An Interview with: JEFF QUINNEY

JOEL SCHUCHMANN:  Jeff Quinney, thanks for joining us after a first round 63.  Current leader in the clubhouse.  Long ways to go but obviously a good start for you making your four start ever here at the Wyndham Championship.

Maybe a few comments.

JEFF QUINNEY:  I’m just in a position right now where I’ve only played 11 events this year and haven’t had a great go of it when I’ve had the chance, the only chance I get in The Playoffs is probably winning this week and coming with the attitude of all in, you know, basically just push all your chips in and this is what I got.

It’s my last chance and don’t hold back, try to get out of my own way.  Putter got kind of hot and just made 8 birdies and went from there.

JOEL SCHUCHMANN:  Paul Casey was in here a bit earlier and shot 5-under and mentioned the condition of the golf course, particularly the greens were just in great shape and he said it’s basically if you hit the right putt, it was going to go in.

Maybe some comments about the golf course.

JEFF QUINNEY:  The golf course is in great shape.  Obviously you need to take advantage of the morning round.  I think the greens are going to be a little bit smoother then.  I made some good par saves early and then was able to just make some birdies out of even some troubled areas.

The golf course — the bunkers are great, the rough is just the right length where if you do miss it it’s going to be penalizing.  You got to hit fairways.  Have plenty of short irons out there, two par-5s are reachable and birdie-able.  The greens are soft so you can be real aggressive.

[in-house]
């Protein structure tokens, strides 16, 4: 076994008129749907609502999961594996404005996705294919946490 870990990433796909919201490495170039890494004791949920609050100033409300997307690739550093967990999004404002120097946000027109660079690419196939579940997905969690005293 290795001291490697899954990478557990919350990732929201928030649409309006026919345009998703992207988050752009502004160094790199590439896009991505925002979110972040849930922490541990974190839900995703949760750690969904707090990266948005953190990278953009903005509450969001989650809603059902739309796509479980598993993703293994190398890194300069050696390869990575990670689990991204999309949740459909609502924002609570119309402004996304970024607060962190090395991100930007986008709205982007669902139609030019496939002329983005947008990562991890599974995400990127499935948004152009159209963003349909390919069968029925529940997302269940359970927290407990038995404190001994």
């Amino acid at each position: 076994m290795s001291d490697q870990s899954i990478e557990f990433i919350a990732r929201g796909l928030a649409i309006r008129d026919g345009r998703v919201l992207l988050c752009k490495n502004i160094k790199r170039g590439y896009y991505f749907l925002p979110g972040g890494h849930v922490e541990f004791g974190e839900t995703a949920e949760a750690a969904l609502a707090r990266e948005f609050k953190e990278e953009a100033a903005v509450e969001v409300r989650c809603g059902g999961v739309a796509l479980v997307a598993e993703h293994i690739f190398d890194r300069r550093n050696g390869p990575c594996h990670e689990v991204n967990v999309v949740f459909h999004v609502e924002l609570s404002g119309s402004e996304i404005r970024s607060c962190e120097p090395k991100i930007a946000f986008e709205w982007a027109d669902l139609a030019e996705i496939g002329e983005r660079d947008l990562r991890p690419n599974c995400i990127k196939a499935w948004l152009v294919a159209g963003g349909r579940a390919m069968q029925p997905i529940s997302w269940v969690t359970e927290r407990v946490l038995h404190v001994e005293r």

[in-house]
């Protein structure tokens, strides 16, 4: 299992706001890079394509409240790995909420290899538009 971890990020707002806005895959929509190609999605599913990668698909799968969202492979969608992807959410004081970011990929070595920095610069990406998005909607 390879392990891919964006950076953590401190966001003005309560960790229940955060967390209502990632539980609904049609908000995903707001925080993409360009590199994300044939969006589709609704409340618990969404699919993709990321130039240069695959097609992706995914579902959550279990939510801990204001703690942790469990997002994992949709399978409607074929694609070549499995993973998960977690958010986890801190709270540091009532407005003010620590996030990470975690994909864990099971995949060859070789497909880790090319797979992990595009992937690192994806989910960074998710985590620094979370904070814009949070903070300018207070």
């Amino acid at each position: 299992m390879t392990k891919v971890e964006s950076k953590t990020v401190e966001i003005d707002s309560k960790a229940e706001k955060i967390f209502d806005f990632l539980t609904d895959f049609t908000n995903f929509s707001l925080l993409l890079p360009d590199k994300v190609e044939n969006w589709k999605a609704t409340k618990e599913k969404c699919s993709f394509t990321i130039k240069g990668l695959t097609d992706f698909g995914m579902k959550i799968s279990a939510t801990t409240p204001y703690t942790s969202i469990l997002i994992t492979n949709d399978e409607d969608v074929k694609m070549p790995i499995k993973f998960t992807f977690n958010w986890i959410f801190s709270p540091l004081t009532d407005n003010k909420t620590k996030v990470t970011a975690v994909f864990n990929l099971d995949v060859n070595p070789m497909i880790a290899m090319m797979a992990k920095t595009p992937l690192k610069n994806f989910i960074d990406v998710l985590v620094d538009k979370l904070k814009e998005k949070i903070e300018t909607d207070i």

JOEL SCHUCHMANN:  Nice start.  We’ll take some questions, please.

Q.  Lee played well today.  How much does that help that one is also playing as well you do?

JEFF QUINNEY:  We kind of had opposite hot nines.  I had a hot first nine, he had a hot second nine.  We were both 6 going into the last hole.  He ended up 3-putting.  I ended up birding it.

Our group saw a lot of putts go in the hole.  Even Charles Warren, I think he shot 3, 4-under as well.  He was just cranking it off the tees.  You could see a positive shot down the middle every time.  Sometimes we need to see that.

When you see somebody in front of you hit a good shot it’s easy to follow that.  We had a good group and good time chatting out there and fed off one another, yeah.

Q.  After posting a score in the opening round like 7-under, what do you look to do tomorrow?  Do you play a little bit safer, do you still stick with the all-in-type attitude?

JEFF QUINNEY:  I think you look in past years.  I think 16 to 20-under wins out here.  You know, the greens are soft.

The afternoon might be a little bit tougher, the wind might pick up a little bit.  Like I said, I’m down to my last chips here.  You go for it.  Protecting is not going to get me anything else.  I’m going to go for it all.

You obviously have to pick your shots.  You can’t shoot at every flag.  If you have a comfortable club and yardage, I’m going to go for everything.

Q.  You played so few events this year.  Is it hard to get going when you are out there?

JEFF QUINNEY:  Once you do get in you put a little pressure on yourself, I’ve got to take advantage of this week.  Sometimes you’re Monday qualifying, you’re watching the alternate list of whether you’re going to get in.

I think it’s been frustrating.  This is my first year I’ve been non-exempt for five years and so I think you just expect it to be somewhere else and it’s a struggle mentally to fight that.

I still got the game.  I just need the opportunities and not to get in your own way and try to force things.  You know, sometimes you kind of play your way into playing better and I didn’t have that opportunity playing some smaller purses and some opposite field events where you don’t get as many points but maybe too much pressure on myself and I need to get out of my own way.